The United Kingdom has removed some rules on shooting wild deer at night because they say deer numbers have risen to two million and it’s harming the trees. The deer population in the UK has increased from 450,000 in the 1970s to a current two, which is the highest it has been for over 1,000 years.
Scientists note that deer are decimating plant life that other species eat. “Heavy browsing and grazing can impact severely on woodland plants and heath land, and salt marsh habitats,” said Martin Fowlie, a spokesman for the Royal Society for the Protection of Birds. Some are advocating for open hunting to help reduce deer’s impact on crops, woodlands, and marshes. But animal organizations, including PETA, are against the cull.
Ministers are proposing to allow land managers to murder male deer at any time during the year, including at night. Female deer will be protected as they care for their young. Normally, male deer are protected when it is not hunting season to allow their antlers to grow, which many hunters keep as a ‘trophy.’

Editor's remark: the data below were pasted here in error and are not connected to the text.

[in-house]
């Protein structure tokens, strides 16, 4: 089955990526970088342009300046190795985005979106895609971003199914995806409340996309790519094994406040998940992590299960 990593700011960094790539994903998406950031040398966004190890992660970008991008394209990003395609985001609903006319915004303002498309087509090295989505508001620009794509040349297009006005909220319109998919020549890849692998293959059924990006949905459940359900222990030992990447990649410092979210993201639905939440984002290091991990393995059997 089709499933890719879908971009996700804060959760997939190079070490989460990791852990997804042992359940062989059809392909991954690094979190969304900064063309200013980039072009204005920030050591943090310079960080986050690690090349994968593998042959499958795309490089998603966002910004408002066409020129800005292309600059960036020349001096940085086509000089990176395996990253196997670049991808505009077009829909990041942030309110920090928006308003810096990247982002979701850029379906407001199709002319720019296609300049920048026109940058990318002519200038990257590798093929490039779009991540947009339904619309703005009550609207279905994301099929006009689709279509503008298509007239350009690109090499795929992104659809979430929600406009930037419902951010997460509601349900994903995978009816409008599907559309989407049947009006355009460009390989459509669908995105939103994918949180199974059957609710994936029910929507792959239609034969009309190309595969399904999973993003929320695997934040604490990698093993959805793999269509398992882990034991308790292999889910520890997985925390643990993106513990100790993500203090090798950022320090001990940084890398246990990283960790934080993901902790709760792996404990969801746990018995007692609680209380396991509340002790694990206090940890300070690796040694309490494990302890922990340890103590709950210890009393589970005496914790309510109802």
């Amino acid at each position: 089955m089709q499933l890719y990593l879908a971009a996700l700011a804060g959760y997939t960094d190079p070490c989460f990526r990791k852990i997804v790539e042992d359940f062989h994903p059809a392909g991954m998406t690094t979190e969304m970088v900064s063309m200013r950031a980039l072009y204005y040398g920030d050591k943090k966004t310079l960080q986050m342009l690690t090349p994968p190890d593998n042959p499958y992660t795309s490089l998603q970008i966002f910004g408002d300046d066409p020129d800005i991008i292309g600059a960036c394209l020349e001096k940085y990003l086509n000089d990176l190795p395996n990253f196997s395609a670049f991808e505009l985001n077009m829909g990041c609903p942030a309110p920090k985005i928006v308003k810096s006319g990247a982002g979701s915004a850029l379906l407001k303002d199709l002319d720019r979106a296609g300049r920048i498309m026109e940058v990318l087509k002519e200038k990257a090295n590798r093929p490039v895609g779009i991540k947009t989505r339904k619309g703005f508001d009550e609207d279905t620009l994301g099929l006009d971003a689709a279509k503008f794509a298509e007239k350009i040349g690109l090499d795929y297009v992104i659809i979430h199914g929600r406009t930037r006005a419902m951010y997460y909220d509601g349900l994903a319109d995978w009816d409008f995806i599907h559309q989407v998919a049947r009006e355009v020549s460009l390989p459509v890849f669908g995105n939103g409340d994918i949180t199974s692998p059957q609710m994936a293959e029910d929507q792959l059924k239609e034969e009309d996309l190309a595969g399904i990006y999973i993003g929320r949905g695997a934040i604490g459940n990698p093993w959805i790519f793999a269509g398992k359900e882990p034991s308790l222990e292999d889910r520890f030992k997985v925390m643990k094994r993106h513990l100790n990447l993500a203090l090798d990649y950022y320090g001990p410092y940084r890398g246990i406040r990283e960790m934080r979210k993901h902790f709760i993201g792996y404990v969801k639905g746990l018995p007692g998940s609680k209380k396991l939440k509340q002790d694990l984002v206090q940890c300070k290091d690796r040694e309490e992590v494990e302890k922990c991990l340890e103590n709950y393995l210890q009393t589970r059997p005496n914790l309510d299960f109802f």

The government also announced that it will encourage the public to eat wild venison as there will be an influx from the mass culling. They even are planning on making small grants to help businesses supply venison.
Similarly, the Forestry and Land Scotland (FLS) announced that in five years, they plan to cut Scotland’s wild deer population by a fifth.
“We will never achieve ecological harmony through the barrel of a gun,” Elisa Allen, the director of People for the Ethical Treatment of Animals in Britain, said in an interview with the Times. “Killing them off only causes their population to rebound as lethal initiatives result in a spike in the food supply, accelerating the breeding of survivors.
If deer numbers must be reduced,” she says, “the key is to leave the deer in peace and target their food sources by trimming back low-hanging tree branches, keeping grasses cut short and shrouding saplings with corrugated plastic tubes or sleeves, deer netting or mesh.”
This article by Hailey Kanowski was first published by OneGreenPlanet on 18 August 2022. Lead Image Source : dcwcreations/Shutterstock.
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